Beer Review: Sierra Nevada Hop Bullet Double IPA

photo by Kevin Gibson

photo by Kevin Gibson

For years, Sierra Nevada was represented to much of America as a single beer, the California brewery’s venerable pale ale. And it was good, a staple I still enjoy today on occasion, even as a veritable hurricane of new beers sweeps around us all on a daily basis.

In recent years, we’ve gotten new tastes of Sierra Nevada, from the Harvest IPA series to Hop Hunter and more, I’ve become more and more impressed with what the brewery has to offer. So, I wasn’t surprised when I picked up a bottle of Sierra Nevada’s Hop Bullet Double IPA and was quickly impressed.

This slightly hazy, amber orange beer is one that exudes tropical hop aroma almost as soon as it hits the glass. I moved the glass toward my mouth and didn’t even have to inhale to get my first impression what lay ahead, with the qualities of the Magnum hops, from the citrus beginnings to the bitterness that awaited.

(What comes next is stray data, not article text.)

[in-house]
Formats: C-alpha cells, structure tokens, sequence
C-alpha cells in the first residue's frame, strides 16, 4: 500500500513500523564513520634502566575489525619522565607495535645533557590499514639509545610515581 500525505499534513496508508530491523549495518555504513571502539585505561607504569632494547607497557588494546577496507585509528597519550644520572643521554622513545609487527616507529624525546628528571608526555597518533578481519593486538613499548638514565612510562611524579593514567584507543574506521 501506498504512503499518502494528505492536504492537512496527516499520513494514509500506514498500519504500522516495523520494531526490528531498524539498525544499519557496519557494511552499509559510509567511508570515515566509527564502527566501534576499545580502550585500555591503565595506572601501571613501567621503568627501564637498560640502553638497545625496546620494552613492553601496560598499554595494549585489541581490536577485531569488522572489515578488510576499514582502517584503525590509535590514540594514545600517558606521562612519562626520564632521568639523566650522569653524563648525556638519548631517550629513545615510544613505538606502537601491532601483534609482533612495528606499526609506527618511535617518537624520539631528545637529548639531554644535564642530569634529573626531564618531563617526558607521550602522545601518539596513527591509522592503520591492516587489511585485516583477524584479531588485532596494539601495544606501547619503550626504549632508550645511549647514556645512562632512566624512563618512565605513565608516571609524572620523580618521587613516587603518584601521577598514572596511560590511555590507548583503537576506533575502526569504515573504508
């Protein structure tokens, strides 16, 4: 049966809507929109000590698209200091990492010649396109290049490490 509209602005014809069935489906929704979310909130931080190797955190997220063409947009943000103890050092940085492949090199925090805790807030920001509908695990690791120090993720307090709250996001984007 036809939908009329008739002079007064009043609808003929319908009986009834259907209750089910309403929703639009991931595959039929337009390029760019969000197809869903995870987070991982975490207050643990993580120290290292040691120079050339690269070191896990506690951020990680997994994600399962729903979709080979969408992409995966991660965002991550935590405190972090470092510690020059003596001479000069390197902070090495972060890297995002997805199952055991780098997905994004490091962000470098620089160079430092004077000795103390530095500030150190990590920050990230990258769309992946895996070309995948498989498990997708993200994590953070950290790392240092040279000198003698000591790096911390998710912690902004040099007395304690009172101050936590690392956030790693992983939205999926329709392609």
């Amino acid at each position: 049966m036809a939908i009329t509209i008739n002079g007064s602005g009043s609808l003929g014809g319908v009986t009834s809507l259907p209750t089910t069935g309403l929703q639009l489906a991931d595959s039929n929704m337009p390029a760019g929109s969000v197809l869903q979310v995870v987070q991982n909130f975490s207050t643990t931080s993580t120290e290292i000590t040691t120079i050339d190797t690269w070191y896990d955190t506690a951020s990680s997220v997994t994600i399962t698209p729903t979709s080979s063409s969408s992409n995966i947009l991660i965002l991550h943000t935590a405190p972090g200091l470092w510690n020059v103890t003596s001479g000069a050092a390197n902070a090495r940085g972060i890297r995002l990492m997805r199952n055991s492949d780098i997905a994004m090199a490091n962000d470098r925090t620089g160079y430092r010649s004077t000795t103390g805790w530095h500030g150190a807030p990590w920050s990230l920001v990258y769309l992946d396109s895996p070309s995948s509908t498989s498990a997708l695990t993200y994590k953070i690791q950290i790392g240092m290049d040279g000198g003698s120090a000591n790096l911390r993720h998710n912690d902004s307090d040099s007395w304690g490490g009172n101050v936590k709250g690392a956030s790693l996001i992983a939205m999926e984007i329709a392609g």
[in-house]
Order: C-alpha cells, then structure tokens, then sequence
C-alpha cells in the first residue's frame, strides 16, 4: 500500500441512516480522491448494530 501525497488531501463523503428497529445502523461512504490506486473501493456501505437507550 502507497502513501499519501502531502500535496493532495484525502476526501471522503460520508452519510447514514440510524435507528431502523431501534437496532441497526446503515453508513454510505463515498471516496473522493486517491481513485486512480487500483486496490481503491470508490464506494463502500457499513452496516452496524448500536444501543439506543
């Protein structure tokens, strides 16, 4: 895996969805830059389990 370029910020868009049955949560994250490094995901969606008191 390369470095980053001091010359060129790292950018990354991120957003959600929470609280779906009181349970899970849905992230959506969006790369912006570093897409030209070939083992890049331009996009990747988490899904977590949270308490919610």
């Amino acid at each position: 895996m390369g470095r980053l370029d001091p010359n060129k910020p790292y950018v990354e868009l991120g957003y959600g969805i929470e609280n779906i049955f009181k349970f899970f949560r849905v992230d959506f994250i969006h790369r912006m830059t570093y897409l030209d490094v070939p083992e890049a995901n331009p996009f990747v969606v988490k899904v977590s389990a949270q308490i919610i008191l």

The beer also is brewed using lupulin dust, an additive designed to infuse the beer with concentrated hop flavor. Sort of a double-down on the West Coast hops, if you will, and then finished with Centennial, Cascade, Chinook, Magnum and Crystal. It shows. With the first sip, I got the expected big malt body that tends to come standard with a double IPA, along with the slightly sticky presence on the palate. The thick beer finished dry and was a bit chewy as I got into the first few drinks.

At first, the sweet malts overtake the bright, tropical flavors infused by the hops, but it balances out as the palate adjusts, culminating in a sharp, piney finish that rises up to meet the malts. The citrus qualities manage to stay in the conversation.

I found this to be a very good imperial IPA, one created with the purpose to overtake the taste buds and provide a memorable experience in a 12-ounce bottle. It delivers on that, to be sure, with its delicate balance to go along with a big, bitter smack in the mouth. Best of all, even though it registers 8.0 percent alcohol by volume, there isn’t an overriding booziness in the new Hop Bullet – it tastes like beer.

I’m not going to say this one is special, but it’s certainly worthy, and does nothing to dampen my interest in what Sierra Nevada has going on in this craft-beer-crazy marketplace. Sometimes, you just dance with the one that brung you, as the saying goes.